Jonas Salk, after years of hard work and research, discovered the vaccine for polio and gave the patent away for free. Asked why, after such toil, he did not charge for his scientific breakthrough, he explained: “I wanted to be a good ancestor.” He meant that we should leave the place in better shape for the generations ahead of us, which implies thinking in a multigenerational fashion.
Some people have called this approach to planning, discovery and infrastructure as “cathedral thinking”. The people who built medieval cathedrals, which took centuries of work, knew they would not live to see their majestic structures completed. They worked all the same, knowing they would leave these monuments for future generations.
Building large infrastructural projects that will have enormous impacts on future societies should be informed by cathedral thinking, with the idea that we might become good ancestors, doing the right thing not just for the present day but for citizens not yet born. Future citizens have no voice, but someone needs to speak on their behalf.
A few months ago this column celebrated John Gray, whose statue stands on O’Connell Street because he built Dublin’s water system in 1862, a system that is still delivering fresh water to residents today. He was a long-term thinker in a short-term world. When it comes to building critical pieces of public infrastructure, our politicians and planners might find their inner John Gray and think in multigenerational time frames rather than the next few years.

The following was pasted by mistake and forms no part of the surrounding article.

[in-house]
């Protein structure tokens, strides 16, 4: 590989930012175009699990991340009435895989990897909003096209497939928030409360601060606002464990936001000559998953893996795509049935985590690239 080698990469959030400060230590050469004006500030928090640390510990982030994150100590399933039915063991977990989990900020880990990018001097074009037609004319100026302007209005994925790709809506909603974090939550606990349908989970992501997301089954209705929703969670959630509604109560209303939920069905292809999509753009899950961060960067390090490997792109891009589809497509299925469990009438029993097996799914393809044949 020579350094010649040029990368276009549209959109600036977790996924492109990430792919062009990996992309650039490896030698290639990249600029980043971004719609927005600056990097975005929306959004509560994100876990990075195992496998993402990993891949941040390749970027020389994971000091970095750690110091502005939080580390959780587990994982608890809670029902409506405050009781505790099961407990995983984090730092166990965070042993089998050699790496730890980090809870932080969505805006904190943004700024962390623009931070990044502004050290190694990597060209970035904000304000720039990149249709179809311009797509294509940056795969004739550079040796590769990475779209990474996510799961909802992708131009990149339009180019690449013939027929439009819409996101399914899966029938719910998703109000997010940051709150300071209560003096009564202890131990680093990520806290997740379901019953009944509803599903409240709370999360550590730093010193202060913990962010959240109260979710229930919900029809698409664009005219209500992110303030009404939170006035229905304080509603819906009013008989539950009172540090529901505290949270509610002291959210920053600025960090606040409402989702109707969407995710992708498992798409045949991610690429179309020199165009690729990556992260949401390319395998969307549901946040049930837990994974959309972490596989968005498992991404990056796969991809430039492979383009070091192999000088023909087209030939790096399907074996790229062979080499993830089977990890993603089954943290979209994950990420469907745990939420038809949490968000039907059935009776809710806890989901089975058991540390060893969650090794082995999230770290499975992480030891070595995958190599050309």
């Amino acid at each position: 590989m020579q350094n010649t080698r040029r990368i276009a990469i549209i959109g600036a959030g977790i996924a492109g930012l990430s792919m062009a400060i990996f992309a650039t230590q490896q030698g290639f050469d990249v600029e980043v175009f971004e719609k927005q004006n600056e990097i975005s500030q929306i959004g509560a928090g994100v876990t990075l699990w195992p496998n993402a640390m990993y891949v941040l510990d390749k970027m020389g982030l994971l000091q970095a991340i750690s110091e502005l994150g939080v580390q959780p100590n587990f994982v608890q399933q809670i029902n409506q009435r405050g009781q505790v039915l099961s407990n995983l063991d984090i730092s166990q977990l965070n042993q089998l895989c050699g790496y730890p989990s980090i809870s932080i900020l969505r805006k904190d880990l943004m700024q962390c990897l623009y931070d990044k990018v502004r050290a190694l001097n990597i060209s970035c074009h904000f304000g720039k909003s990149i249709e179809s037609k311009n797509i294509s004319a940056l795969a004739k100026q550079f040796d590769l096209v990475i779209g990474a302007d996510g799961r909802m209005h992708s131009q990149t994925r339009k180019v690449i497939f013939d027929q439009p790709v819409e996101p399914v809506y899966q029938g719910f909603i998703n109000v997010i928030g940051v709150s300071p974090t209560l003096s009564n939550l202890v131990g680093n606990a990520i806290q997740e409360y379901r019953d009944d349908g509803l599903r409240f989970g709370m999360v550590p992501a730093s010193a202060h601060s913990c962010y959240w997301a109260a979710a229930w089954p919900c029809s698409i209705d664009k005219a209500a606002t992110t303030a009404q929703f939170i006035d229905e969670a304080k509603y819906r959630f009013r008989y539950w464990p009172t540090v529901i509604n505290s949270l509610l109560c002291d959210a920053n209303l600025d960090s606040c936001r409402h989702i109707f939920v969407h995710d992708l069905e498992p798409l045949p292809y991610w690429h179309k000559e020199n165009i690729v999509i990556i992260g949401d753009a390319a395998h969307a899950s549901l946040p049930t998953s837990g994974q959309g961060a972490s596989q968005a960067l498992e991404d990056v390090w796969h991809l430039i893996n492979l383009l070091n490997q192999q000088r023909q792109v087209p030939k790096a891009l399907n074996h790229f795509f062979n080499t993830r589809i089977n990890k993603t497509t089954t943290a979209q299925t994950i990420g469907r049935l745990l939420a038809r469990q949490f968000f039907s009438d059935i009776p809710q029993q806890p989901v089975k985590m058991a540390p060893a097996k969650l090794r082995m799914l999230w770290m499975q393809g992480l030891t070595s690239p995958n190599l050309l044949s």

Which brings me to Dublin Port. Last week the Dublin Port Company unveiled plans to develop the port. The plans suggest that even with the envisaged development, Dublin Port “will reach its maximum throughput capacity sometime between 2030 and 2040. This means additional port capacity will be needed elsewhere on the east coast of Ireland to cater for the growth, which Dublin Port will not be able to accommodate once this point has been reached.”